Piping to DO x in @con:

#1
The first below seems to work correctly; the second doesn't. What's up?
Code:
v:\> echo a^r^nb^r^nc^r^nd | do x in @con: ( echo %x )
a
b
c
d

v:\> echo a^r^nb^r^nc^r^nd | do x in @con: ( set foo=bar & echo %x )
b
c
d
ECHO is OFF
Here's another pair that makes me wonder what's going on.
Code:
v:\> echo a^r^nb^r^nc^r^nd | do x in @con: ( set foo=bar & echo %x )
b
c
d
ECHO is OFF

v:\> echo a^r^nb^r^nc^r^nd | do x in @con: ( echo %x & set foo=bar )
a
b
c
d
I can fix the bad one with more parentheses (but if I don't understand what's going on, I won't remember to do it!).
Code:
v:\> echo a^r^nb^r^nc^r^nd | (do x in @con: ( set foo=bar & echo %x ))
a
b
c
d
 

rps

Jul 6, 2008
300
4
#2
The first below seems to work correctly; the second doesn't. What's up?
Code:
v:\> echo a^r^nb^r^nc^r^nd | do x in @con: ( echo %x )
a
b
c
d

v:\> echo a^r^nb^r^nc^r^nd | do x in @con: ( set foo=bar & echo %x )
b
c
d
ECHO is OFF
Here's another pair that makes me wonder what's going on.
Code:
v:\> echo a^r^nb^r^nc^r^nd | do x in @con: ( set foo=bar & echo %x )
b
c
d
ECHO is OFF

v:\> echo a^r^nb^r^nc^r^nd | do x in @con: ( echo %x & set foo=bar )
a
b
c
d
I can fix the bad one with more parentheses (but if I don't understand what's going on, I won't remember to do it!).
Code:
v:\> echo a^r^nb^r^nc^r^nd | (do x in @con: ( set foo=bar & echo %x ))
a
b
c
d
TCC 21.01.51 x64 Windows 10 [Version 10.0.15063]

How about using:
Code:
c:\jpsoft\tcmd21x64>echo a^r^nb^r^nc^r^nd |! do x in @con: (*set foo=bar & *echo %x)
a
b
c
d
c:\jpsoft\tcmd21x64>echo a^r^nb^r^nc^r^nd | for x in (@con:) (*set foo=bar & *echo %x)
a
b
c
d
As you know, the examples you used are starting a new TCC instances to satisfy the pipe.
Could your tcstart.btm be contributing a delay that's causing the "a" to be missed from the @con stream?
BTW. This was an interesting distraction. But, what would you actually use this for?
 
#3
But, what would you actually use this for?
Most recently, in the command below, which logs raw network captures which look like this.
Code:
20:18:16.810025 IP 222.32.3.144.48120 > 72.230.84.149.1433: tcp 0
into formatted lines and logs and displays the formatted lines. The formatted lines look like this.
Code:
10/2,20:18:16   222.32.3.144    1433    CN
The command (maybe one of the longest I have ever written) is
Code:
windump -i %1 -q -l -n ^
not src net 72.230.84.149 ^
and not src net 72.230.84.150 ^
and not arp ^
and not net 128.230 ^
and not net 10 ^
and not port 53 ^
and not icmp6 ^
and not port 67 ^
and not ip6 ^
and not icmp ^
and not port 21 ^
and not port 22 ^
and not src port 80 ^
and not src port 443 ^
and not src port 110 ^
and not src port 43 ^
and not dst portrange 65001-65010 ^
| tee /a raw%1.dat ^
| (do l in @con: ( set ip=%@word[".",0-3,%@word[2,%l]] ^
& echo %_month/%_day,%@word[".",0,%l]^^t%ip^^t%@word[".",4,%@word[" :",6,%l]]^^t%@execstr[ipc %ip] ^
| tee /a v:\intruders%1.log ))
 
#4
As to your (rps) other points, I'm pretty sure it's not a delay in TCSTART because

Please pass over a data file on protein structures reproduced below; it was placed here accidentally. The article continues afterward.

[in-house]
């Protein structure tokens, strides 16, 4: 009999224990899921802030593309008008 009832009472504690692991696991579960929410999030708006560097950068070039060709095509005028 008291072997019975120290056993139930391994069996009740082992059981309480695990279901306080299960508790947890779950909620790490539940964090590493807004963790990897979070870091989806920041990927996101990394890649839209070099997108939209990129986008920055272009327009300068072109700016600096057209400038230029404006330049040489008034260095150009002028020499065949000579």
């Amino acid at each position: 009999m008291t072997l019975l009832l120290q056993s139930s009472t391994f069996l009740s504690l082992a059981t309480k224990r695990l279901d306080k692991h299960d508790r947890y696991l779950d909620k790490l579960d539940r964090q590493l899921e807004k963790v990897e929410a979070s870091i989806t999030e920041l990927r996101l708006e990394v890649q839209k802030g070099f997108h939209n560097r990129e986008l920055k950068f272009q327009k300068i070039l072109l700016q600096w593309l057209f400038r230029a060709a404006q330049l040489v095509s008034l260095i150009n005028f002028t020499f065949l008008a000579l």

1. A mere additional set of parentheses fixed it (as mentioned in my first post), and
2. Since data arrives at an average rate of 3 lines/min, it is nearly always the case that there's no data to process until several seconds have elapsed.

I started this thread because, without that extra set of parentheses, the first line of data, which ALWAYS showed up in raw%1.dat NEVER appeared on the screen and was NEVER logged to intruders%1.log.
 

rconn

Administrator
Staff member
May 14, 2008
10,551
97
#5
The quick answer is that it will work if you use in-process pipes (|!).

The complete answer would be several pages long, but basically you're trying to force the single-line DO into something it was never designed for. If you want to put compound statements in your DO, don't use the single-line DO.
 
#6
How do I use a multi-line DO in a string of pipes? My first attempt appears below. The DO part worked, but ended with Unknown command "enddo", and the TEE didn't work. Please tell me how to patch it up.
Code:
type all.log | ^
do x in @con:
   echo %@word[1,%x]
   echo %@word[2,%x]
enddo ^
| tee v:\trash.txt
 
#8
Why (how??) are you appending a multiline DO to the TYPE?

Put it in a batch file. You can't do that from the command line.
It is in a batch file. How do I put a multi-line DO in a pipiline?
Code:
v:\> type mldo.btm
echo a b^r^nc d | ^
do x in @con:
   echo %@word[1,%x]
   echo %@word[0,%x]
enddo ^
| tee v:\trash.txt
v:\> mldo.btm
b
a
d
c
ECHO is OFF
ECHO is OFF
TCC: V:\mldo.btm [6]  Unknown command "enddo"

v:\> type trash.txt

v:\>
 
#10
You put the DO in a batch file, not everything else. (Or call the DO batch file from the batch file containing the rest.)
Do you mean
Code:
command | processline.btm | tee /a file
where processline.btm does
Code:
do x in @con:
    stuff
    more stuff
enddo
I don't recall ever piping to a BTM, but if that'll work, I'll give it a try.

And I can't use in-process pipes. The command I'm piping is WINDUMP (network capture). It's likely to run for days (the current one has been running for 37 hours). I don't want to wait to see the processed lines (or have them logged).
 
#11
That works OK ( "do x in @con: ..." in another BTM). But now I'm curious about something else. The BTM in which the piping appears (intruders2.btm) uses %1 to name the output files of two TEEs. When TASKMGR shows me the command lines of the TCCs which are running the pipes, the literal "%1" appears in those command lines. It works OK ... the output goes to intruders1.log or intruders2.log depending on the vaule of %1 ... but how? How do those piped instances of TCC know what %1 means?
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